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US War Doctrine And Iran

U.S. Ambassador to the UN John Bolton (pictured) is trying to help out Beijing and Moscow.
by Pyotr Romanov
UPI Outside View Commentator
Washington (UPI) May 08, 2006
The Paris meeting on Iran, which the media dubbed "secret" because journalists were barred from it from start to finish, ended in failure as expected.

The positions of the sides remained the same. The United States wants the United Nations Security Council to pass the toughest possible resolution on Iran's nuclear file. By and large, the Europeans are leaning toward the U.S. proposal, while permanent members of the Security Council Moscow and Beijing insist on talks. The negotiators were trying hard to conceal what has long become an open secret.

Trying to help Beijing and Moscow out of the predicament, U.S. Ambassador to the UN John Bolton has suggested that they should abstain from voting on the problem at the Security Council. If the Council is torn apart by contradictions and fails to exert pressure on Iran, the United States and other countries may themselves punish Iran.

Other U.S. officials have expressed the same opinion. U.S. State Department spokesman Sean McCormack has just made another statement to this effect.

Moscow also has to adjust its position. Chairman of the Duma committee on international affairs Konstantin Kosachyov has just declared that Iran's ostentatious refusal to comply with the Security Council requirements was fraught with serious consequences. He did not rule out sanctions against Iran.

It is even more interesting to hear the opinions of intelligence officers, military men and independent experts. U.S. intelligence spokesmen openly admit that they know very little about Iran; such statements, however, should not calm Tehran down because they clearly show that the U.S. and its foremost allies are channeling all the necessary financial, material and intellectual resources into the effort.

It is hardly a coincidence that when U.S.-Iranian dispute reached its peak, the military announced successful testing at the Eglin air base in Florida of the 10-ton Massive Ordnance Air Burst or MOAB, which the press immediately dubbed the Mother of All Bombs.

The use of tactical nuclear arms, primarily anti-bunker weapons, has not been ruled out, either. It is not surprising that Moscow insists on negotiations -- it does not want a nuclear war near its borders, all the more so since nuclear issue is no bluff. Former U.S. Secretary of State Henry Kissinger said that the American military should analyze all options against Iran, including the use of nuclear weapons.

It is not merely the doctrine of a preventive strike that is pushing the U.S. to be tough. In effect, the doctrine itself reflects the painful Pearl Harbor syndrome, and a highly dubious assumption that it was possible to nip Hitler in the bud if the U.S. had intervened in Europe earlier. The trauma inflicted on the U.S. by the barbarous hostage seizure in Iran has not healed, either. Good old Sigmund Freud is here again.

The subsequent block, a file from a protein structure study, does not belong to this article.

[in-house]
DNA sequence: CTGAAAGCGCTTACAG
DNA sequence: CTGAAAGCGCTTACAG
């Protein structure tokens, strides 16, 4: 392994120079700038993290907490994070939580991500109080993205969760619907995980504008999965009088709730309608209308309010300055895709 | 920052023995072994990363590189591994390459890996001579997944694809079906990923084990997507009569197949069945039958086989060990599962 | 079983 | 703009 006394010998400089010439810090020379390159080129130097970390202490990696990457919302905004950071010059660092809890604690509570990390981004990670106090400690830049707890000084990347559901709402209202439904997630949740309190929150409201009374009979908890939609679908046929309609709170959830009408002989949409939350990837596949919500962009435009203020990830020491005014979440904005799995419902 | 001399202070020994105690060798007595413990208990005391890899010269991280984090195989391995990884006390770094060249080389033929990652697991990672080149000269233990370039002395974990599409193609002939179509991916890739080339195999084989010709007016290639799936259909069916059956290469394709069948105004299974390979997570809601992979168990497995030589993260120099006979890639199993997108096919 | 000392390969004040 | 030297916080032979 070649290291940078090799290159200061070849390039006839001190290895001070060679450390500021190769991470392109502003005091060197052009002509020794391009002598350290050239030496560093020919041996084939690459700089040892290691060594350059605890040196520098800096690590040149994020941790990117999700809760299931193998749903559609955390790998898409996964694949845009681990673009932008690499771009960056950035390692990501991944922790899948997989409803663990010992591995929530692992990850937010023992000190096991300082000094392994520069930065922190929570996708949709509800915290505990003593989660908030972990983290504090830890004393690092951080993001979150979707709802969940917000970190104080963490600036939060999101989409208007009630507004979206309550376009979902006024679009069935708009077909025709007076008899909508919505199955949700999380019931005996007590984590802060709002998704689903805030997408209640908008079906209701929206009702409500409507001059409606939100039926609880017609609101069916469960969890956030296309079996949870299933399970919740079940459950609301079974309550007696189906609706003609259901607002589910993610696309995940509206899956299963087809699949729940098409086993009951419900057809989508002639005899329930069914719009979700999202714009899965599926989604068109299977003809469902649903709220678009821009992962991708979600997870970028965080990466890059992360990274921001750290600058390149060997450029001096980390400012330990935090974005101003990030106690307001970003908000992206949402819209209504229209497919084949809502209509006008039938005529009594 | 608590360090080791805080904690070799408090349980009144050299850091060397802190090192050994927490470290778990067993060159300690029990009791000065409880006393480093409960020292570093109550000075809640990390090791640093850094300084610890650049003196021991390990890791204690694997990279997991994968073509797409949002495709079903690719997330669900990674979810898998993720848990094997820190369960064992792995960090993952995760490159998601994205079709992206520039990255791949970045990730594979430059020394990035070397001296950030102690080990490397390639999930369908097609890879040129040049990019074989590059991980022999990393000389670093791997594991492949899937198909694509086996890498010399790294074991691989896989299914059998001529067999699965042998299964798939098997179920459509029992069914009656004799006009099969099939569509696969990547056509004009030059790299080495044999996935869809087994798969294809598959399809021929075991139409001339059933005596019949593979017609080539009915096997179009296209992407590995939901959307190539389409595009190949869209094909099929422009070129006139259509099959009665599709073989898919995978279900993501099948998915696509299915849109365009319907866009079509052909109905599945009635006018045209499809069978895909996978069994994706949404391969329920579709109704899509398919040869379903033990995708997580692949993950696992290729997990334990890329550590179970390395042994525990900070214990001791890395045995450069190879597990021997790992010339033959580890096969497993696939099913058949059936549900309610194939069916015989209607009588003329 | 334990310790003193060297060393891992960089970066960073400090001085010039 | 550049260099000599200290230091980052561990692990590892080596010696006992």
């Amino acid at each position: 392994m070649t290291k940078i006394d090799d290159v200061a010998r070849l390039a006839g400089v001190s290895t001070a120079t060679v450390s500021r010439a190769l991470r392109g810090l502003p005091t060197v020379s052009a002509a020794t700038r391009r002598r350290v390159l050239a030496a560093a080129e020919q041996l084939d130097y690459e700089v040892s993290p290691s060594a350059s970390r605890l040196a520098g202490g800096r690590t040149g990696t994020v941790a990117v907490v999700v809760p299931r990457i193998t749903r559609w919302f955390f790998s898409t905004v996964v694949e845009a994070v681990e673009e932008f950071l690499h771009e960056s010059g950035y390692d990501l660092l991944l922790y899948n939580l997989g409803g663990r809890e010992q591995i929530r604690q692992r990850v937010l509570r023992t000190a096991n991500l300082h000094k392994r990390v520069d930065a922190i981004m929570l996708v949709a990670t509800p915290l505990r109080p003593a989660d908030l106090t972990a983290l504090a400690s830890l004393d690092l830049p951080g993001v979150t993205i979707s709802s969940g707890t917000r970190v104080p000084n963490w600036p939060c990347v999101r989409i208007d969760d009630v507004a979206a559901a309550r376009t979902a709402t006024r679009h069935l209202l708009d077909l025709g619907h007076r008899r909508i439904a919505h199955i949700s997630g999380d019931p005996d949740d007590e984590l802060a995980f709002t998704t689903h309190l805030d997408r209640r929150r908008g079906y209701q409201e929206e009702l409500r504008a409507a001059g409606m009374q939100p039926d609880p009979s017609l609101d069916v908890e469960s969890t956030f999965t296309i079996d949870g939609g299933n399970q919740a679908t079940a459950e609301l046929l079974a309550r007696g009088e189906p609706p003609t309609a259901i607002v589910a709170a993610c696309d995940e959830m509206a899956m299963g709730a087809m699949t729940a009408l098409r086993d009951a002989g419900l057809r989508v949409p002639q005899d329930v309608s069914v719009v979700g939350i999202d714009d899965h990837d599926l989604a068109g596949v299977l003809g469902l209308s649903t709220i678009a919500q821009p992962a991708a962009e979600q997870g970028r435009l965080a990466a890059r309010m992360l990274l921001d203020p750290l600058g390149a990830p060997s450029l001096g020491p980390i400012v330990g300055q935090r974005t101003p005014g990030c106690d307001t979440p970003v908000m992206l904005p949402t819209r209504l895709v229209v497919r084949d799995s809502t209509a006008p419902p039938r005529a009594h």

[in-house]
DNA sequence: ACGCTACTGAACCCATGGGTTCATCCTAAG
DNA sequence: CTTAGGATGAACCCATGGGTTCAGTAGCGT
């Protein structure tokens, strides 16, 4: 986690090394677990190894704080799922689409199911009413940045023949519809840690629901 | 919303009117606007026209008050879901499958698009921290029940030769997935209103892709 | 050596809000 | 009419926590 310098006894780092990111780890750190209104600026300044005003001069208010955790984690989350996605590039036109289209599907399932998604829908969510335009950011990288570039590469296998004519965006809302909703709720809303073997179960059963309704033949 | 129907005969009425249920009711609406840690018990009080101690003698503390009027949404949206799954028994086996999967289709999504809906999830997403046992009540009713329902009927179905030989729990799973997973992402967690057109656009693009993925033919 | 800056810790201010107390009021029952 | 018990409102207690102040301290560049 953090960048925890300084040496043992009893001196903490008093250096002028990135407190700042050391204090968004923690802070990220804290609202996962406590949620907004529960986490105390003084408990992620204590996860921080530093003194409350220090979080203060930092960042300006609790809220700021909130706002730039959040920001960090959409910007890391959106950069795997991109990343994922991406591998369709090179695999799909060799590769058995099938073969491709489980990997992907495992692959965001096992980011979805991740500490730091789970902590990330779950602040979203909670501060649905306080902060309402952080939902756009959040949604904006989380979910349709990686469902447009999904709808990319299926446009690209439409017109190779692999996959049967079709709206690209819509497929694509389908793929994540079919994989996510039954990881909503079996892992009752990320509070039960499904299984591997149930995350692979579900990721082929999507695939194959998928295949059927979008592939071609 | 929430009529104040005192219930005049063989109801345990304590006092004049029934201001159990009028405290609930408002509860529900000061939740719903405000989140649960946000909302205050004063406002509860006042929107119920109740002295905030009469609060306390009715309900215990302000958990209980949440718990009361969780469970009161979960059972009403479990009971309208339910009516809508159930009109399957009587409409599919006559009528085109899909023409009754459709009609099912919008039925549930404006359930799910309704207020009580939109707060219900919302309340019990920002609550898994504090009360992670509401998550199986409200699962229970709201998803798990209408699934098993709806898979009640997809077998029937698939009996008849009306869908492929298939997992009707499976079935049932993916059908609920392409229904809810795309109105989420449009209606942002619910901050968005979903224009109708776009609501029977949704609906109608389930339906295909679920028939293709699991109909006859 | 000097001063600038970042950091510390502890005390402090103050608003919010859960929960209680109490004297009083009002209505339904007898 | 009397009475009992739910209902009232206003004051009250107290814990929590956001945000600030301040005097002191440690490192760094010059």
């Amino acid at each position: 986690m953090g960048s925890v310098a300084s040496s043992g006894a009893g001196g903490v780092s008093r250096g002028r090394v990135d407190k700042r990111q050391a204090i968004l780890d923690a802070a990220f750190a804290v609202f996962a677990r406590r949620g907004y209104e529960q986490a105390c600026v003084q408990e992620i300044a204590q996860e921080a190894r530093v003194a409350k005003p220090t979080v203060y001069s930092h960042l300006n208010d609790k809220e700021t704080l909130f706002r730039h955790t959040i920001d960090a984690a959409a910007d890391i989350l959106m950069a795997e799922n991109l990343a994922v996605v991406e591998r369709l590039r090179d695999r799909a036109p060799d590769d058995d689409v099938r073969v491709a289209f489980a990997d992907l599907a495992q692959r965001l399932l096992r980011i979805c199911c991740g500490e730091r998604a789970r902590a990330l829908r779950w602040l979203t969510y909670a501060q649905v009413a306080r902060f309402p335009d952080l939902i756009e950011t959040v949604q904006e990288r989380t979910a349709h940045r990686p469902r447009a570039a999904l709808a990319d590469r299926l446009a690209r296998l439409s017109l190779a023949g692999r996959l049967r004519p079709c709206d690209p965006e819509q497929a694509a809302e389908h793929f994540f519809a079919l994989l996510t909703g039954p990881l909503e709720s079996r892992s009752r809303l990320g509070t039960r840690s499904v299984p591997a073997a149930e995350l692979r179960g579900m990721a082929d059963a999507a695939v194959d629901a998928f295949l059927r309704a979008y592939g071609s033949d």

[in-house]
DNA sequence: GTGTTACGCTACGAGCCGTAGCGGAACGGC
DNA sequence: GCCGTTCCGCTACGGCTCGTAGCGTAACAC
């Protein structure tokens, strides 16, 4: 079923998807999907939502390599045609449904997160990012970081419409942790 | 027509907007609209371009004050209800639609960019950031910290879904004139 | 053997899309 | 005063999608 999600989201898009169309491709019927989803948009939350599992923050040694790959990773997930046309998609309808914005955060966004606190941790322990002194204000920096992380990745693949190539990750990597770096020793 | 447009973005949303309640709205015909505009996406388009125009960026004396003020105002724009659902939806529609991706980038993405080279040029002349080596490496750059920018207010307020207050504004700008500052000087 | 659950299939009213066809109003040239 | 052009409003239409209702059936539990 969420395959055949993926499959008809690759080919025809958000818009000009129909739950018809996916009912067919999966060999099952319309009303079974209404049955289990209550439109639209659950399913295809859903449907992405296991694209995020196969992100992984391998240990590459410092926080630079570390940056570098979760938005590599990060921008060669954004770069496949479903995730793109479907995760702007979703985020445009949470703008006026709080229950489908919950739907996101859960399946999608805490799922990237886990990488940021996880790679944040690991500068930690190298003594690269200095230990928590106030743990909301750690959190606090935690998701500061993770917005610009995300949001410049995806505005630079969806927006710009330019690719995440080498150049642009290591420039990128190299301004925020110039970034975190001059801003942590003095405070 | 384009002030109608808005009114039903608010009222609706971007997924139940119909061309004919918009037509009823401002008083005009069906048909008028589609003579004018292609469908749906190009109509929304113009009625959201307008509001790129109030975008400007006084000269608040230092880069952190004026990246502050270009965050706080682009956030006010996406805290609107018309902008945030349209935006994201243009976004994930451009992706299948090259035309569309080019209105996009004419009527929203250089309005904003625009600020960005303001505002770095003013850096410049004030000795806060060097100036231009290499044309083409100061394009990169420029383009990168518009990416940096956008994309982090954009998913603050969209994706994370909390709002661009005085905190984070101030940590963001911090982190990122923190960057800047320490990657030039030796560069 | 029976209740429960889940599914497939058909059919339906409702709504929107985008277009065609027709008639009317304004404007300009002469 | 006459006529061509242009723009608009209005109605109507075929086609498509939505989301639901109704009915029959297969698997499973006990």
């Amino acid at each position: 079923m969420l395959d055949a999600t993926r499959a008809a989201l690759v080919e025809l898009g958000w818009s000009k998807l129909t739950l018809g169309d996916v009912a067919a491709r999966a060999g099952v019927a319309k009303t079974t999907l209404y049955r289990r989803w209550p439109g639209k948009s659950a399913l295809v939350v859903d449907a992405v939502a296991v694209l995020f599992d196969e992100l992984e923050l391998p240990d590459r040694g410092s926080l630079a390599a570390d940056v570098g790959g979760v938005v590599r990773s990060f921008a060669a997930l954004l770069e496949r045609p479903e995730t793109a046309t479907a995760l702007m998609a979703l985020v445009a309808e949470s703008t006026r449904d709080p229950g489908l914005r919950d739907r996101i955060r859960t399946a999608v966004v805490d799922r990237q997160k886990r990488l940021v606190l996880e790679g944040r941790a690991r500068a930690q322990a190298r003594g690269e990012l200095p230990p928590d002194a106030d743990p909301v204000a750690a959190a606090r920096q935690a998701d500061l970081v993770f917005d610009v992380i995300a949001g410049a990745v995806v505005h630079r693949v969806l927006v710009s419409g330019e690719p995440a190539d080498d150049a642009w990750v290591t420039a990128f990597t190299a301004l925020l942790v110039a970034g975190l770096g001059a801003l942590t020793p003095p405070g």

Finally, the Americans are worried by some forecasts. Former U.S. national security advisor Zbigniew Brzezinski thinks that the U.S. will wage war with Iran for 30 years and lose its world supremacy as a result. This prediction suggests the conclusion -- either not go to war at all, or strike without mercy and win a quick victory. Thus, the American Eagle is now looking around with particular attention and is ready to nip in the bud anything it perceives as an attack.

Invasion of Iran on the basis of unverified data may be just a prelude, all the more so since presumption of innocence does not apply to Iran. Defending its right to a civilian nuclear program, Tehran has already said too much and got bogged down in contradictions.

Even some independent Russian experts believe that war is inevitable. Chairman of the Presidium of the Institute of Globalization Problems Mikhail Delyagin said: "I think that the actions, which have been taken, and the propaganda accompaniment, which we have been hearing, give us enough grounds to predict that the decision on a missile attack... has been made. Considering the election race, this should happen in late spring or summer."

It is rumored that in Yerevan, capital of Armenia, wealthy Iranians of Azeri background have already rushed to buy housing, just in case...

In turn, the press is trying to predict what Iran will do in return. Quoting its sources in Tehran, the British Sunday Times writes that Iran is ready for an adequate reply. There are 40,000 trained suicide bombers, who will attack American, Israeli and British targets, 29 of which have already been selected. The Iranian president is talking about an asymmetrical blow at Israel. Tehran has also repeatedly threatened to blockade the Strait of Hormuz.

To sum up, Pearl Harbor and good old Freud are spelling a lot of trouble.

Pyotr Romanov is a political commentator for the RIA Novosti news agency. This article is reprinted by permission of RIA Novosti.United Press International's "Outside View" commentaries are written by outside contributors who specialize in a variety of important issues. The views expressed do not necessarily reflect those of United Press International. In the interests of creating an open forum, original submissions are invited.

Source: United Press International

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Iran Arrests Rebels In Restive Border Regions
Tehran (AFP) May 05, 2006
Iranian armed forces have arrested four Sunni Muslim rebels near its borders with Pakistan and Afghanistan and three Kurdish rebels close to the frontier with Iraq, a government newspaper said Thursday.







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